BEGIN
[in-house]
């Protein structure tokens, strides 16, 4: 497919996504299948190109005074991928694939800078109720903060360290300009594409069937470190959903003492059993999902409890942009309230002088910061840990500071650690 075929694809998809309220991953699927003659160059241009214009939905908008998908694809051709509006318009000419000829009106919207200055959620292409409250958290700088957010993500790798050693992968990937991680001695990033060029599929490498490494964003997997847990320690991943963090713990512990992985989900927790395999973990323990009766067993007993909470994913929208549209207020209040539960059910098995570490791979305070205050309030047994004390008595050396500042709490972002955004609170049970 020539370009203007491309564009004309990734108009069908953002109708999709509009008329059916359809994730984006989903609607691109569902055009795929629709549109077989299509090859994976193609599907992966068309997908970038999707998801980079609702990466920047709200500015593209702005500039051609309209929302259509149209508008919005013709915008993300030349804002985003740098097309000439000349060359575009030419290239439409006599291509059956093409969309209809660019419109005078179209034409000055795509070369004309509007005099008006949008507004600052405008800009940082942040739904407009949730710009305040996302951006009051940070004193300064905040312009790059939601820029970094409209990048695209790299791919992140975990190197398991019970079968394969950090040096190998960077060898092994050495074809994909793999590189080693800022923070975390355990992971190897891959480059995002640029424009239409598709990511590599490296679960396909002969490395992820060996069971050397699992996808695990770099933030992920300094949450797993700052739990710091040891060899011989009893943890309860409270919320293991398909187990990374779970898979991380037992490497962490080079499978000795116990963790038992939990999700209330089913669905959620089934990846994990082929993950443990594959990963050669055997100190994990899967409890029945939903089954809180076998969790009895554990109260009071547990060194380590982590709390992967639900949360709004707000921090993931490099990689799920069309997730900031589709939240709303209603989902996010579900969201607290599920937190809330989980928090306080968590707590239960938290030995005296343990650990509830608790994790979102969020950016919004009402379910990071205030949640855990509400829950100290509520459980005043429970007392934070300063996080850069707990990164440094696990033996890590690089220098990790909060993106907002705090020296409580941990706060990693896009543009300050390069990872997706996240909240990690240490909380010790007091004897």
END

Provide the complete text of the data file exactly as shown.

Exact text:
[in-house]
């Protein structure tokens, strides 16, 4: 497919996504299948190109005074991928694939800078109720903060360290300009594409069937470190959903003492059993999902409890942009309230002088910061840990500071650690 075929694809998809309220991953699927003659160059241009214009939905908008998908694809051709509006318009000419000829009106919207200055959620292409409250958290700088957010993500790798050693992968990937991680001695990033060029599929490498490494964003997997847990320690991943963090713990512990992985989900927790395999973990323990009766067993007993909470994913929208549209207020209040539960059910098995570490791979305070205050309030047994004390008595050396500042709490972002955004609170049970 020539370009203007491309564009004309990734108009069908953002109708999709509009008329059916359809994730984006989903609607691109569902055009795929629709549109077989299509090859994976193609599907992966068309997908970038999707998801980079609702990466920047709200500015593209702005500039051609309209929302259509149209508008919005013709915008993300030349804002985003740098097309000439000349060359575009030419290239439409006599291509059956093409969309209809660019419109005078179209034409000055795509070369004309509007005099008006949008507004600052405008800009940082942040739904407009949730710009305040996302951006009051940070004193300064905040312009790059939601820029970094409209990048695209790299791919992140975990190197398991019970079968394969950090040096190998960077060898092994050495074809994909793999590189080693800022923070975390355990992971190897891959480059995002640029424009239409598709990511590599490296679960396909002969490395992820060996069971050397699992996808695990770099933030992920300094949450797993700052739990710091040891060899011989009893943890309860409270919320293991398909187990990374779970898979991380037992490497962490080079499978000795116990963790038992939990999700209330089913669905959620089934990846994990082929993950443990594959990963050669055997100190994990899967409890029945939903089954809180076998969790009895554990109260009071547990060194380590982590709390992967639900949360709004707000921090993931490099990689799920069309997730900031589709939240709303209603989902996010579900969201607290599920937190809330989980928090306080968590707590239960938290030995005296343990650990509830608790994790979102969020950016919004009402379910990071205030949640855990509400829950100290509520459980005043429970007392934070300063996080850069707990990164440094696990033996890590690089220098990790909060993106907002705090020296409580941990706060990693896009543009300050390069990872997706996240909240990690240490909380010790007091004897």